8. Can we go back to the early days of the design of the Dome and the design of the content and the Zones? What was your understanding of the reasons for Stephen Bayley's resignation?
  (Ms Page) There were a number of different issues associated with the departure of Stephen Bayley before the events which hit the public had occurred. It had been clear that Stephen Bayley and the rest of the team in the company were finding it difficult to work with one another. Their styles were entirely different. The contribution that Stephen Bayley was able to make and wanted to make was not a full time one and it was quite clearly necessary to have a full time team, all of whom were pulling in the same direction. While I had discussed with Stephen Bayley the possibility of a reduced involvement which would have kept him associated with the Dome, a number of things occurred which included his own decision about the circumstances of working on the Dome that led to him going.

  9. Do you think with hindsight that he should have been replaced by a single person, a creative person, who would have pulled together the creative aspects of the Dome instead of by the succession of committees which effectively replaced him?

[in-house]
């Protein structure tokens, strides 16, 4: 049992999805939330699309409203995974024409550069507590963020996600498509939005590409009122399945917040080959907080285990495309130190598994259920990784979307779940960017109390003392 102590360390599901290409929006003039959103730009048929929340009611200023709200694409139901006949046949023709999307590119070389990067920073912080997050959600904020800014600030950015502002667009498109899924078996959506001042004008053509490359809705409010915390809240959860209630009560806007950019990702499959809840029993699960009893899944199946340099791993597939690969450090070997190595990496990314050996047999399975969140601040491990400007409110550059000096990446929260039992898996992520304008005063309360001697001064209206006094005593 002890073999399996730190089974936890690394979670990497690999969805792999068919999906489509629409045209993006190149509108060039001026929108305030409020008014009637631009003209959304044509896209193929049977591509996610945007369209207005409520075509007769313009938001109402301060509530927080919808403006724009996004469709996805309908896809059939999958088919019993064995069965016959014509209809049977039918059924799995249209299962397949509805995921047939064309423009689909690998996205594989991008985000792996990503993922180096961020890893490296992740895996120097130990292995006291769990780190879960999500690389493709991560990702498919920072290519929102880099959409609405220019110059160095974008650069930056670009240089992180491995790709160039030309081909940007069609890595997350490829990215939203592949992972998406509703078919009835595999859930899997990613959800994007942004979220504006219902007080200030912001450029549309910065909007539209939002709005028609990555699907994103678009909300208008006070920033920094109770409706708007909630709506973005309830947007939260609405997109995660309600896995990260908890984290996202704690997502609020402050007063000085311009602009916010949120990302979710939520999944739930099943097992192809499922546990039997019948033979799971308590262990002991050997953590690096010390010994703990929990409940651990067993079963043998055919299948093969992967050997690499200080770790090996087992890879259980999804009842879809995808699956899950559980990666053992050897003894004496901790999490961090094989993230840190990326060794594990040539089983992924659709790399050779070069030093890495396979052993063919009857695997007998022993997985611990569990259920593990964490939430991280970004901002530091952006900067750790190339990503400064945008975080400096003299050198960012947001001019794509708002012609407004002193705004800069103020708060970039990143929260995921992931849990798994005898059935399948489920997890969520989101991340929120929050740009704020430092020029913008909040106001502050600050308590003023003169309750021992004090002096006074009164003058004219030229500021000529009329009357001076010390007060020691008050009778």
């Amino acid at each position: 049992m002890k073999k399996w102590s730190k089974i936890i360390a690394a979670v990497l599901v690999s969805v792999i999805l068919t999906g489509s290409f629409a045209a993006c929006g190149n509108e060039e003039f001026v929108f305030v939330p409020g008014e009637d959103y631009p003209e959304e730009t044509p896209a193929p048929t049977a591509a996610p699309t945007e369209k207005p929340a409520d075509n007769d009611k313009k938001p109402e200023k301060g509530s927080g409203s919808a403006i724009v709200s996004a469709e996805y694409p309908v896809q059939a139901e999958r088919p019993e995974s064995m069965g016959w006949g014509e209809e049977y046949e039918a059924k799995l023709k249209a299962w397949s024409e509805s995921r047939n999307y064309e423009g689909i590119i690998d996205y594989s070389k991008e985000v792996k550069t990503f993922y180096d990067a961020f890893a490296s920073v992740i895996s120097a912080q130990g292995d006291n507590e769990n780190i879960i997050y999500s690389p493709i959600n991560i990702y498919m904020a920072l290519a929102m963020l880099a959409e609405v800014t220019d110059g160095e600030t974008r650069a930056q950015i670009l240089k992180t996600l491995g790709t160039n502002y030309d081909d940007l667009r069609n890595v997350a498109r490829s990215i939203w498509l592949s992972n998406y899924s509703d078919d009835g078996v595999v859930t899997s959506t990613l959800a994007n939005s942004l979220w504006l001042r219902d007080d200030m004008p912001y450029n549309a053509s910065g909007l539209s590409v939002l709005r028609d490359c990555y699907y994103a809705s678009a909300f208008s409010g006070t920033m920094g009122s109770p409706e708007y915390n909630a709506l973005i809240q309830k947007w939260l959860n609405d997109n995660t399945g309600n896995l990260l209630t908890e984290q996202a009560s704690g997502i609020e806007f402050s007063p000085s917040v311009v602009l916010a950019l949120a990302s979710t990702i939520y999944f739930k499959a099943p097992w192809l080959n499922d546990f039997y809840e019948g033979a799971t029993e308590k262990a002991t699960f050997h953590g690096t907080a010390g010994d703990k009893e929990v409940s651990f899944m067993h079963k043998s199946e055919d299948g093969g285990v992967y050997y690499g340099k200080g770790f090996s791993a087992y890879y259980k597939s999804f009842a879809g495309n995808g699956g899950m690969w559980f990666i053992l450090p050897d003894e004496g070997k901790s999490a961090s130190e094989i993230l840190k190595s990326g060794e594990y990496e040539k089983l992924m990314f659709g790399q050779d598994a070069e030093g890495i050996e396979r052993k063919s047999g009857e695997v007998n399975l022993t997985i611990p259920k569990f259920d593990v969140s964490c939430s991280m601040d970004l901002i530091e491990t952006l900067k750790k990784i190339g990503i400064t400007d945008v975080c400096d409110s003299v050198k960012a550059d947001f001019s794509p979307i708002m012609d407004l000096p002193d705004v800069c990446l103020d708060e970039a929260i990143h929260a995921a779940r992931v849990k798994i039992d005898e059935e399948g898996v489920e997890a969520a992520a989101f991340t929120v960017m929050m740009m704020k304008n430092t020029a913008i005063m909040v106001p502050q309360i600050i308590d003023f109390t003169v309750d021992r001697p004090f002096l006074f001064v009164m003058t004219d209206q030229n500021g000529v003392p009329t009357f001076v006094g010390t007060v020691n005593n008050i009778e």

(Ms Page) The committees were either in place or in concept before the departure of Stephen Bayley and it was always the intention that there would be a senior group of people who were experienced in a large range of visitor attractions, television, media, science and so on, who would look at the content, for two reasons. One is that it is very difficult to discover somebody who is as polymathic as you would have to be to be an expert in absolutely everything to do with the content of the Dome, who was both available and affordable by the company within a very tight budget. The second is that because the Dome was meant to encompass a lot of different views and attract a lot of different people there was a feeling among many people that it would be inappropriate to have too much unity over such a very large area and that the diversity that was provided by a lot of people was a very good thing. Finally, of course, it is fair to say that the pulls in different directions on the designers from both the team interpreting the Millennium Commission's desire for a worthy content, the sponsors' and the operations team's desire for something which is very attractive to the public, and the intervention of other people, not only the committees on the content but also Ministers, on the various aspects, all of those different pulls on the designers would have continued to exist had there been a single person masterminding it.